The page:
There is nothing quite like the first snowfall of the season. We got our first real snow last night. Here’s some photographs taken in the early morning hours taken after the snowfall.
View looking north towards the side arborvitae hedge where the new white and grey garden is planted.
You can see the wood posts that will be used to support the new metal gate we are commissioning for next season. We needed an elegant way to keep the deer out of the backyard (if that is possible).
View from the south-west corner of the garden looking towards the back of the house. I would like to get some serious vines growing on the arbors next season to add more substantial structure in the winter.
View looking towards our neighbor’s house.
I love the color of the light in the early morning sky. If I could do anything I wanted, I would get all those ugly electrical poles and wires routed underground. But there’s no use thinking about something I can’t change is there? Let’s just focus on that beautiful sky!
This year I added a white and grey garden border to my backyard. It’s a new garden so there is still quite a bit of editing required, but I am loving the white and grey color scheme.
I think this is going to become one of my favorite spots in the garden. Here are a few photographs from its first season.
Just to give you a sense of where the new garden was placed, the White and Grey garden is located along the arborvitae hedge. In the photo above, you can see the hedge along the back of the image by the large white pines.
White ‘Casa Blanca’ oriental lilies take up a big space in this garden in July. This section of the garden sits in shade and dappled shade. The white lilies really pop in lower light conditions. I love how they look.
The white flowers are complimented with grey foliage. I’ve used the large leaf lamb’s ears, artemisia and dusty miller. The artemisia may have to get switched out next year because I don’t think this area of the garden gets enough hot sun conditions during the day. The fluffy, loose texture of the artemisia is perfect for this garden. I definitely need to find a replacement.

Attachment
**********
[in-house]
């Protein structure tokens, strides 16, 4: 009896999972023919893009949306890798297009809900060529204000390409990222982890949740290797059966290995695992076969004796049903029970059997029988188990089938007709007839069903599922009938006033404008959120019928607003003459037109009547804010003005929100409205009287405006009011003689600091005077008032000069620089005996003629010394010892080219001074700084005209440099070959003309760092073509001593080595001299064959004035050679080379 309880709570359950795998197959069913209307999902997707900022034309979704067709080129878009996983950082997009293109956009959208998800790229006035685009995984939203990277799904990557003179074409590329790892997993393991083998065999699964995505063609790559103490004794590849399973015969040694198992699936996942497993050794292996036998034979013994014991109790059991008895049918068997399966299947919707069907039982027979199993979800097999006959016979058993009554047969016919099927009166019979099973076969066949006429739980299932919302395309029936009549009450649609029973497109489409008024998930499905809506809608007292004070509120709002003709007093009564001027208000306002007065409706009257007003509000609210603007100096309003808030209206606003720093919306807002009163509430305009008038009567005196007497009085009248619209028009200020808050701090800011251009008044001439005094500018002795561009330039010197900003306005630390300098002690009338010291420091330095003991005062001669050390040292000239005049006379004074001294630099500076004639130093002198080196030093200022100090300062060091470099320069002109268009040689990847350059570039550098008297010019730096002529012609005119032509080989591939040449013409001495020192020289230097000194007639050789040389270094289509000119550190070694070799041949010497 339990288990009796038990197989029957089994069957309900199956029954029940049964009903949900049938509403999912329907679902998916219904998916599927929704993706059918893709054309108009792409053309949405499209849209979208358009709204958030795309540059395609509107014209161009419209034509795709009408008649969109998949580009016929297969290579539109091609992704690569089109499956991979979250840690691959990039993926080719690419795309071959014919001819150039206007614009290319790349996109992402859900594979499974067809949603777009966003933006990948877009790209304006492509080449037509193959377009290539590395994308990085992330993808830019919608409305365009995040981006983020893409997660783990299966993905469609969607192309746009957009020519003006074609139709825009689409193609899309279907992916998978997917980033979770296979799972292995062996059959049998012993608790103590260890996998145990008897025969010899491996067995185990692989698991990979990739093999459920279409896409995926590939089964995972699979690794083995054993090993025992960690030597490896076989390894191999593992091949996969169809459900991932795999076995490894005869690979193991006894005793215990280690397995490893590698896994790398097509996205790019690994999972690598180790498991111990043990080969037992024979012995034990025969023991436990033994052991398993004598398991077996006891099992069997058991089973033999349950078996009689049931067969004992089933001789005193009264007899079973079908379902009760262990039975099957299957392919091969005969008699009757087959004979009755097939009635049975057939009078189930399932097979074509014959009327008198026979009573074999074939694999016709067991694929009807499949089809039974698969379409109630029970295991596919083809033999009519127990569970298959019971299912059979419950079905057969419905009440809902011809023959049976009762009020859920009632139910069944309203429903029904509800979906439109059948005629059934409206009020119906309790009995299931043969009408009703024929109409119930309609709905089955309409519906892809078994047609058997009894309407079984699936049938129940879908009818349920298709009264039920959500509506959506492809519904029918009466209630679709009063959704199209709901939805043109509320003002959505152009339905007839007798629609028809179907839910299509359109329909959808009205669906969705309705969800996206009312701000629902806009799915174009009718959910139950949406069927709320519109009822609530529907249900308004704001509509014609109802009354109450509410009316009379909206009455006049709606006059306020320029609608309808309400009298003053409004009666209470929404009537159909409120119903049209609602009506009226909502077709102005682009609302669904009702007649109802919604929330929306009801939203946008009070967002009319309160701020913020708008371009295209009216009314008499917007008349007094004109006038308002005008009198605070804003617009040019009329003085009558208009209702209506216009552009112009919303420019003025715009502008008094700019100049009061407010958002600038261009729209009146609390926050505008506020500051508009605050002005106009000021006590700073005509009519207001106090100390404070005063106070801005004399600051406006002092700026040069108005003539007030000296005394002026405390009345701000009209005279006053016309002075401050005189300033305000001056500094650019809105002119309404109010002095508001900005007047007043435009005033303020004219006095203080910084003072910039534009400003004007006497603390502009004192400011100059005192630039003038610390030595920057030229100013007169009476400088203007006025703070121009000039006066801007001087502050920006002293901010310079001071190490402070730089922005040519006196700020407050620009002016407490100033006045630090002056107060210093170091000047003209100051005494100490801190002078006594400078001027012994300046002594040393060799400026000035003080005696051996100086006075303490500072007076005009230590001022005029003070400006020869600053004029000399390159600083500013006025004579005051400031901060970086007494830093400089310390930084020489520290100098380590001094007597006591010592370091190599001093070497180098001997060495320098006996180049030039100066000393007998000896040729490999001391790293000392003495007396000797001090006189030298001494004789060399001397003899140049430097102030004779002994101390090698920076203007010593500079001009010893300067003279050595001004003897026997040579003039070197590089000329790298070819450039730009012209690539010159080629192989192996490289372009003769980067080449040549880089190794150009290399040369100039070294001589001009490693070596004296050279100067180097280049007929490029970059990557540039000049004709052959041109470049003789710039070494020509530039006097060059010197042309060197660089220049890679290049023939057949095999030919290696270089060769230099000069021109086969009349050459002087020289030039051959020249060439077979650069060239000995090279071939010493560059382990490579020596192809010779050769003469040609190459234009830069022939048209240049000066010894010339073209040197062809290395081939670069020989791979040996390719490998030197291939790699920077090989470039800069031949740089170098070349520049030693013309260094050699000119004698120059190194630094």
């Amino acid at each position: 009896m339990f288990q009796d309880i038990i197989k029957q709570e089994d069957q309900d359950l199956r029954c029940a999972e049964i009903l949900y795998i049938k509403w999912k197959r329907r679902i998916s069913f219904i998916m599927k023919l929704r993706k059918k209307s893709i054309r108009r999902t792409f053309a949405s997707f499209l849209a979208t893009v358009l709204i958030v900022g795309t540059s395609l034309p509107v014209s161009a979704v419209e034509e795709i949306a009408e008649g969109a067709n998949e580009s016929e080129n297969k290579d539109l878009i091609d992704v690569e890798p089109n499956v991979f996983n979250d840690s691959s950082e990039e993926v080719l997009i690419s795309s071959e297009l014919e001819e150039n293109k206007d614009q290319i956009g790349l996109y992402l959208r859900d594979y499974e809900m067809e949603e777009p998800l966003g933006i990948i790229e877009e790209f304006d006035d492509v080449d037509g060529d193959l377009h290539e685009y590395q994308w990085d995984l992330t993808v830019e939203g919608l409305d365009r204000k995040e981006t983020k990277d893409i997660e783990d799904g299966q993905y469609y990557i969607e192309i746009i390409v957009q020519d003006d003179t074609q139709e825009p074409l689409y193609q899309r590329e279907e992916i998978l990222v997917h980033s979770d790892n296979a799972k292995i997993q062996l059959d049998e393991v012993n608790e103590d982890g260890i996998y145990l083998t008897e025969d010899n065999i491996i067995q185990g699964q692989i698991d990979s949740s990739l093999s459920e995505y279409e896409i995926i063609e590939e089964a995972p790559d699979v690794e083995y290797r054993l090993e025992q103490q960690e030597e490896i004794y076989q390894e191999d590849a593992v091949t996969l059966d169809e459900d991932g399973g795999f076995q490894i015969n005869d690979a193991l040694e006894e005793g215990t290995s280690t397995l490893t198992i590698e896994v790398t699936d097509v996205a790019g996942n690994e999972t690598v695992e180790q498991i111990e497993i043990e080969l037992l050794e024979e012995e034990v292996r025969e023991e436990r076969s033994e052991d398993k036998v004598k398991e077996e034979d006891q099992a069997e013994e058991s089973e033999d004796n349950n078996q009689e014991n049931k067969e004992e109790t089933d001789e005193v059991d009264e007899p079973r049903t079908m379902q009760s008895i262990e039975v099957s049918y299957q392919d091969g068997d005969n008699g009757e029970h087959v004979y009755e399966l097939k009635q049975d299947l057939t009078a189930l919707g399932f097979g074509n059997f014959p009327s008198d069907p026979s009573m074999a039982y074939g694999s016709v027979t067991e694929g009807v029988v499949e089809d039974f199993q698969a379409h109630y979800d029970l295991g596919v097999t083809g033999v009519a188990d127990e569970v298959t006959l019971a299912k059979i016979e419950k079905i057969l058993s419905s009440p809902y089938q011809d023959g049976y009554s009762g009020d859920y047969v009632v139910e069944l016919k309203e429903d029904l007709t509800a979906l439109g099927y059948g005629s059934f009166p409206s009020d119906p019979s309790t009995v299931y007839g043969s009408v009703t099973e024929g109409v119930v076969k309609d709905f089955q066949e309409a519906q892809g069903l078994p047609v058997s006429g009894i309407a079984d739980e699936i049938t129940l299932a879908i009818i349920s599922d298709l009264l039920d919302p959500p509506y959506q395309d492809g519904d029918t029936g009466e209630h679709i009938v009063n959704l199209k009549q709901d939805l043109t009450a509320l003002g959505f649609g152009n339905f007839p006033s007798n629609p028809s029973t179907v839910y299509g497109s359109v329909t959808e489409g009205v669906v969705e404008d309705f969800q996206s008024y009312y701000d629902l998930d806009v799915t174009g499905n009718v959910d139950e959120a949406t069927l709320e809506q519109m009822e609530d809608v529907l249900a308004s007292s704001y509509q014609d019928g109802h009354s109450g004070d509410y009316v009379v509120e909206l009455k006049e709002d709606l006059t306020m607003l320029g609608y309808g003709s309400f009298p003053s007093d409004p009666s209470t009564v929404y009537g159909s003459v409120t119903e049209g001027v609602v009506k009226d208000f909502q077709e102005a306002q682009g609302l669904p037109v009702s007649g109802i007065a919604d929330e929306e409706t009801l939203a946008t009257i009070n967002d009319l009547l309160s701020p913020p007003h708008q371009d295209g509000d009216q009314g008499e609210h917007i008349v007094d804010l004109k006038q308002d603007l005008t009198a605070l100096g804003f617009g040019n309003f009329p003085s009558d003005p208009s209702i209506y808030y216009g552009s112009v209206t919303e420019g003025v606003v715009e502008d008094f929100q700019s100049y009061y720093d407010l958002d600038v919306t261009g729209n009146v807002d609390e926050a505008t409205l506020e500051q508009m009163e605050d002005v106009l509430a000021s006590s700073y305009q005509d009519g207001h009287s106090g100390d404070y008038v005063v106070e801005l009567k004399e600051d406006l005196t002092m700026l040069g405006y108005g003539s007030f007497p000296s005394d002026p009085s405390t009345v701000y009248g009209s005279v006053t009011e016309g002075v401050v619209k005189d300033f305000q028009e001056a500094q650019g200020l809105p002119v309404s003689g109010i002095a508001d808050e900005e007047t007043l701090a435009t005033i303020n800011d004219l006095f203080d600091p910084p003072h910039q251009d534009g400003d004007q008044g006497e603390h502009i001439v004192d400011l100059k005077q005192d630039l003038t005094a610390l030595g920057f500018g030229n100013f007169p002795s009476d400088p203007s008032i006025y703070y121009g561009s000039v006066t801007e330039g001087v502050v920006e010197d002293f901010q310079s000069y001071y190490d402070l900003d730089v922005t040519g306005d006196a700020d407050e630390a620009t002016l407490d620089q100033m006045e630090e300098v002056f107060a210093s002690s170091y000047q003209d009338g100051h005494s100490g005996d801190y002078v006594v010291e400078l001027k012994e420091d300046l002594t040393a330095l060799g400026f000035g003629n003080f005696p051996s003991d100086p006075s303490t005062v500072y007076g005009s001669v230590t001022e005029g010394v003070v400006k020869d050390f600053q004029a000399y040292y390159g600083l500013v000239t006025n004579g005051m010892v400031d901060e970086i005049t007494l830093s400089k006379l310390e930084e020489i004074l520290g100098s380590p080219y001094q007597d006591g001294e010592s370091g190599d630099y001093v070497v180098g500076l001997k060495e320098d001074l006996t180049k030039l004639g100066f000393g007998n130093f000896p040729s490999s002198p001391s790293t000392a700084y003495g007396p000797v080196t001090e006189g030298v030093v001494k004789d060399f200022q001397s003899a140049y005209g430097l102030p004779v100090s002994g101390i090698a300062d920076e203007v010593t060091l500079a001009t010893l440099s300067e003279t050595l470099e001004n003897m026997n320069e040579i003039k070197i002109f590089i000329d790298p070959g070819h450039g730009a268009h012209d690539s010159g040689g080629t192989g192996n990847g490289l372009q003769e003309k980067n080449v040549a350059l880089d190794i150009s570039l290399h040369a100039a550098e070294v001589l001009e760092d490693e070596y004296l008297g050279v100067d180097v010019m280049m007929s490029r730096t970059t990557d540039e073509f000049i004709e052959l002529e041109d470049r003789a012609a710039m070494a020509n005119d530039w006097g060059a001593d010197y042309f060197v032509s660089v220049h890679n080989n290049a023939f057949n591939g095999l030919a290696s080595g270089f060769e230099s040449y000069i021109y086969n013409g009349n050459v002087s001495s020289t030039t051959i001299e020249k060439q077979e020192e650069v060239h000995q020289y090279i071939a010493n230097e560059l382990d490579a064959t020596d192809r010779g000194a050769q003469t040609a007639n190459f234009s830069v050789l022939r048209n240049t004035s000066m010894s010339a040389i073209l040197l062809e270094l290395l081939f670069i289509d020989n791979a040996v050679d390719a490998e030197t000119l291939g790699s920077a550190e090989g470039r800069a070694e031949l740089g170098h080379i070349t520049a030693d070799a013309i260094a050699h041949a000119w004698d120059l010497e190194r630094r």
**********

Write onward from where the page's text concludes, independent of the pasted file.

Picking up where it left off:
I love the fluffy, loose texture of the artemisia in front of the Casa Blanca lilies.
A fairly large portion of this new garden is shaded. I’ve used some tried and true shade plants as you can see in the photo above. I’ve planted Brunnera macrophylla ‘Jack Frost’ sitting at the feet of my Mary statue, as well as Dicentra spectabilis ‘Alba’ (white flowering bleeding heart), Lamium maculatum ‘White Nancy’ and the fall-flowering Japanese anemone ‘Honorine Jobert’.
I seeded forget-me-nots for spring and plan to encourage the larger, grey-green foliage Hostas to fill some spaces left in the shade.
I’m definitely a huge fan of this white and grey color palette. I’m looking forward to refining the plant palette next season.
It’s great to be back in the garden. Winter was fairly mild this year. The main issue this Spring is lots of moss. I’m talking moss everywhere. Even though it’s beautiful, it’s a symptom of the declining health of my lawn. As the trees get bigger and the yard gets shadier, its inevitable the lawn isn’t going to thrive.
My solution is pretty simple. Make more room for flowers and get rid of the lawn. Easy peasy!
Our new garden fountain has been one of my favorite additions to the garden. Tom and I bought it at the end of the season last Fall. It makes the most peaceful sound and the birds love it.
Last Fall, Tom received a bag of free tulip bulbs. We had no idea what color or kind they would be. What a delight to see that almost every bulb was the happiest color yellow. These will look great in a sea of forget-me-nots.
The Spring flowering shrubs are starting to take off.
My absolute favorite thing is the concrete bird bath we bought last year. You can see it in the distance in this photo.
View looking towards the north edge of the garden.
“Forest Pansy” redbuds in bloom. The purple flowers look great against the bright green of new spring foliage.
Snow is quietly falling and covering everything in a beautiful white layer of fluff. Here’s some photos of the March garden.
To help you appreciate how fast weather changes here in Michigan, the day after these photos were taken, the snow was gone and the temperature was warm. You need to be tough if you’re a plant in this growing zone.